Here’s just a peek at the life of a family living with autism…
My son, Cody, has been diagnosed with autism, ADHD, Sensory Perception Disorder, Dysphagia, Dyslexia, Dysgraphia, Anxiety, PTSD and about 5 or 6 more difficult-to-say issues.Â On a weekly basis, we are running to many appointments such as: counseling, group counseling (to help with social skills), speech therapy, occupational therapy and doctorsâ€™ appointments! Never a dull moment in our home. Got the idea? I bet you don’t!!
Tuesday was a snow day for the local public school which my son attends. His sister, however, is homeschooled and has school regardless of whether the public schools cancel. So while she’s hitting her classes, I decided to occupy “boychild” with the iPad and had him working with some apps doing math, science, and articulation. He was quiet as a little church mouse. Yay! Christina completed her work and I let the kids watch a movie. Â Everything was amazing. On Tuesday.
Now let’s fast forward to Wednesday….
School is on for the day. Our normal routine goes something like this: At 7 am, I wake up and get Cody up. He is supposed to go to the restroom, then go back in his room to change into school clothes. Then back to the restroom to brush his teeth, wash his face and comb his hair. Then it’s time to get his medications, put shoes on and get bundled up for the bus ride to school. This is our EVERY SCHOOL DAY ROUTINE. Should be pretty easy, right? Well, not in the life of an autistic kid.
Here’s how it REALLY played out: I woke him up at 7 am. He got up and went to the restroom. He then went back to his room to (I thought) get dressed. After about 15 minutes, it dawned on me that I hadn’t heard him come back out of his room. So I went to check on him. He’s sitting on his floor still in his pajamas. Bus is due to be here in 25 minutes. I asked him what he was doing. He answered “Nothing.” Â I said “I know. Please get dressed for school. Your bus is going to be here in about 20 minutes.” Â (With an autistic child, you always want to leave yourself some “wiggle room.”) I closed his door and walked to the kitchen. Five minutes later, he still hadn’t come out of his room. So back I went. I tried to open his door and found it wouldn’t open more than an inch or two. Why? Because he had wedged his trash can up against it. I forced the door open and he’s sitting on his bed in his PJ top and undies. As he saw me, he real quick jerked on his jeans and grinned at me. At this point, I’m starting a slow rolling boil.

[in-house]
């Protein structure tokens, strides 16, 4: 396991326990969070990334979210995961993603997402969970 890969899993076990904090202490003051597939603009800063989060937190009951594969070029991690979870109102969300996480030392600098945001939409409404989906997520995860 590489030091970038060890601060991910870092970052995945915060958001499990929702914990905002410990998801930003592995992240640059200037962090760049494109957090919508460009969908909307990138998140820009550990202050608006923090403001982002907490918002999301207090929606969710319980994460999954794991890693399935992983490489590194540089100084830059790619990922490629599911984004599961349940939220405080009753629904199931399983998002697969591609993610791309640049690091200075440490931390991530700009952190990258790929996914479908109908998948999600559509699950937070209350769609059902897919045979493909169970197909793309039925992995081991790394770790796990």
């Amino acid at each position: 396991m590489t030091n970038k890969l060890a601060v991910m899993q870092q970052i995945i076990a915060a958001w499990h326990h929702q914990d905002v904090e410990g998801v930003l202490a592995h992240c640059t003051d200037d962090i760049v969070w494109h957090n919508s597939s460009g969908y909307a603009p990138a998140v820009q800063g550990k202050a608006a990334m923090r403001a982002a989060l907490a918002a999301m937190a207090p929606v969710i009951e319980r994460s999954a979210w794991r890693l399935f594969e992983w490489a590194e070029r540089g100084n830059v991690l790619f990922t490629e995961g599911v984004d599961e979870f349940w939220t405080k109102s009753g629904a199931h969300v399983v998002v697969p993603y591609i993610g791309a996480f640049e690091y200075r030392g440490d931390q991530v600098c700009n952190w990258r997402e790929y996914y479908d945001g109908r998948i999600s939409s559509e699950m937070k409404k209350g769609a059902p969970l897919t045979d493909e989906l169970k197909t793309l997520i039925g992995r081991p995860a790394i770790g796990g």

I told him he now had 15 minutes to get his shirt changed, brush his teeth and finish getting ready. (Always remind an autistic kid what he still needs to do and keep him posted on time.) I shut the door again. Five more minutes passed. I opened the door to find him slowly unbuttoning his PJ top. I asked him why he was moving so slow. “I don’t know.” Â Now this is my absolutely “favorite” phrase in the whole world. NOT! So I stood there and watched him this time. Again, 15 minutes until his bus was due.